What impressed me most was what she taught our kids about attitude.
Her approach was so simple, yet so profound, it has popped into my head numerous times over the past month.
What did she say? She simply used a Sharpie marker and wrote two words on the palms of her hands, holding them up for the audience to read.
One hand said GET and the other hand said YET.
To paraphrase this portion of her talk (in the extreme), she suggested that instead of grumbling about all the things you “have to” do in life (homework, chores, exercise, etc.), think about how lucky you are that you GET to do these things. You may dread taking out the trash or doing the final edit on your manuscript, but if you think about it, you’re darn lucky to live in a place that has trash service, and you’re uber fortunate to have a manuscript that’s in its final phases.
By changing your wording, you change your mindset so you no longer feel like you’re being forced to do something you don’t want to do. Instead, you feel like you’re being given an opportunity, which makes you feel lucky.
Her other point touches on perspective. When you’re feeling frustrated that you’re not good at something, remind yourself about the word YET. You may not be good at writing query letters or playing tennis YET, but that doesn’t mean you won’t be later—after you’ve practiced hard trying to master it.
Few people are great at things they try for the first time, whether it’s writing, painting, taking pictures, climbing, learning a language, or conquering a new computer program. We all stumble, and even fall multiple times before we become proficient.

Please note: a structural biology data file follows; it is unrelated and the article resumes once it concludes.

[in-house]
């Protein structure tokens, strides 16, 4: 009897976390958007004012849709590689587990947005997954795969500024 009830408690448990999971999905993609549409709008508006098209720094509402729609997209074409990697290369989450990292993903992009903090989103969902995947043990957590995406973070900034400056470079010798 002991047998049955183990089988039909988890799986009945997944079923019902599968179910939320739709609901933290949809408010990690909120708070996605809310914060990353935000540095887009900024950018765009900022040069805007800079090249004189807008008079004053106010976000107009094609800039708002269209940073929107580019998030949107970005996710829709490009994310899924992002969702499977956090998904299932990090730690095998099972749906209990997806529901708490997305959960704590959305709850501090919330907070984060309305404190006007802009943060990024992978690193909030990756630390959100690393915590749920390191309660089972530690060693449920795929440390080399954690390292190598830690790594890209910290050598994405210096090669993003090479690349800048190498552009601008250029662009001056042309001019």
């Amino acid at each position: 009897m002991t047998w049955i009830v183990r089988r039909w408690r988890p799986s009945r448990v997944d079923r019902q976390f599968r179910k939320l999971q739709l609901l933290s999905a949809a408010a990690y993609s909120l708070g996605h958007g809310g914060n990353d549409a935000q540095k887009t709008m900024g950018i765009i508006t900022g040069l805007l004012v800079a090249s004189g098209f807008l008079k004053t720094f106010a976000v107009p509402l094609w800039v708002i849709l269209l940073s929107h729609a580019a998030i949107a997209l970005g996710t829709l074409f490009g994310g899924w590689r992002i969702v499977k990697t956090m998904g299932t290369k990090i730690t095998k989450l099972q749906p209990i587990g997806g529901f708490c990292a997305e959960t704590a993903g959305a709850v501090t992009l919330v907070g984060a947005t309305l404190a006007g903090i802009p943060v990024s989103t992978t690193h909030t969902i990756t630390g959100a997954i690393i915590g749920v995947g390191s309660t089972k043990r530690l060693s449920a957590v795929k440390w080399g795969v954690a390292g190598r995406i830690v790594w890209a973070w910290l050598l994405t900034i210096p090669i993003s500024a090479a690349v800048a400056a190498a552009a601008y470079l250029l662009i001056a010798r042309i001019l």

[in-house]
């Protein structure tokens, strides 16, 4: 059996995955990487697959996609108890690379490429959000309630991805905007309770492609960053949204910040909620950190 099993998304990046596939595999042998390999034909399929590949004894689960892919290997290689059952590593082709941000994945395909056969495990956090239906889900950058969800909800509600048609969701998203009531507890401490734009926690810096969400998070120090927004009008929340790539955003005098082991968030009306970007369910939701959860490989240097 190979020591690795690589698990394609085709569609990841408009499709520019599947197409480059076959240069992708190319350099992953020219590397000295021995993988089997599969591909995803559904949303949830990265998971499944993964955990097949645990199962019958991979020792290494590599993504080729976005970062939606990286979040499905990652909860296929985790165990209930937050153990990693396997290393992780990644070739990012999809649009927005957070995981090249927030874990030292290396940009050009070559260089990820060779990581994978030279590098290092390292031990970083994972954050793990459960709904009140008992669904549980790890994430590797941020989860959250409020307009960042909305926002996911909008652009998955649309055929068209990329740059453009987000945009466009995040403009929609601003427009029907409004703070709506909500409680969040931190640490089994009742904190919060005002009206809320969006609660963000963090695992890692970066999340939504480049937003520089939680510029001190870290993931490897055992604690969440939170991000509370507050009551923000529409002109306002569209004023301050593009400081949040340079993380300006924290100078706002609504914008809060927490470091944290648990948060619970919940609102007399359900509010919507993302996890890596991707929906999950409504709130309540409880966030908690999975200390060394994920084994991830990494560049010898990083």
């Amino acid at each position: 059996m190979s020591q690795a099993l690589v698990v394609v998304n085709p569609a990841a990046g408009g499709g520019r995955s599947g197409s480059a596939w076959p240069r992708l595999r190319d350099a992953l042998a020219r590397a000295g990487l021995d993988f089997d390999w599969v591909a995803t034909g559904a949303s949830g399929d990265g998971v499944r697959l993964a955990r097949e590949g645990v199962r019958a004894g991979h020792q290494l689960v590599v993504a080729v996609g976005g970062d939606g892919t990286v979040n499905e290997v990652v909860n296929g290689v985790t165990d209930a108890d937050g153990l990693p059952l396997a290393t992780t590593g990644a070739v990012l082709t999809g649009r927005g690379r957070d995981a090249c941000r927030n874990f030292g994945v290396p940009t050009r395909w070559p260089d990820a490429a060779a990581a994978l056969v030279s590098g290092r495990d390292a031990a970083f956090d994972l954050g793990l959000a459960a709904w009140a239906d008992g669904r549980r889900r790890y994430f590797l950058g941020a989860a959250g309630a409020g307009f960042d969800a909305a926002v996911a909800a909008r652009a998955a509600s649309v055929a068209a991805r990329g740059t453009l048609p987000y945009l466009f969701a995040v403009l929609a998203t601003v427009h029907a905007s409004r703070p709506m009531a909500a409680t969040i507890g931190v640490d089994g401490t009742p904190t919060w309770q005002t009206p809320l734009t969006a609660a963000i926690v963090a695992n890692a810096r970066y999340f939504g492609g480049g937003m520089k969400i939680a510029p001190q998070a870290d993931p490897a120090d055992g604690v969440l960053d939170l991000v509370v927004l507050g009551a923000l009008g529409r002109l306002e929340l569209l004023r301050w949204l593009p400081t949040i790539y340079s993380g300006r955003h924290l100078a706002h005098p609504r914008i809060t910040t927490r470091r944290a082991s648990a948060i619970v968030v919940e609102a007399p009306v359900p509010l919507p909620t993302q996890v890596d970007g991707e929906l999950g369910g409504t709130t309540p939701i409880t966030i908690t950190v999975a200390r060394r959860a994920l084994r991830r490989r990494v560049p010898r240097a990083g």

It’s all about attitude and perseverance, and remembering the word YET.
The reason Petit Pinson has popped into my head numerous times over the past few weeks is because Jeffrey and I have been working hard trying to master the art of ebook publishing.
Nothing about it has been easy, especially since our book is filled with photographs and captions, and ebook publishing is still in its infancy. Navigating through all the inconsistencies in information and formatting feels a bit like climbing Mt. Everest.
Many times I’ve wanted to head back to Base Camp and call it a day with a cold Negra Modelo, but then I’ve thought of Petit Pinson, and reminded myself that I’m the one who chose this path. I’m the one who wanted to figure it out on our own instead of handing it over to a third party publisher.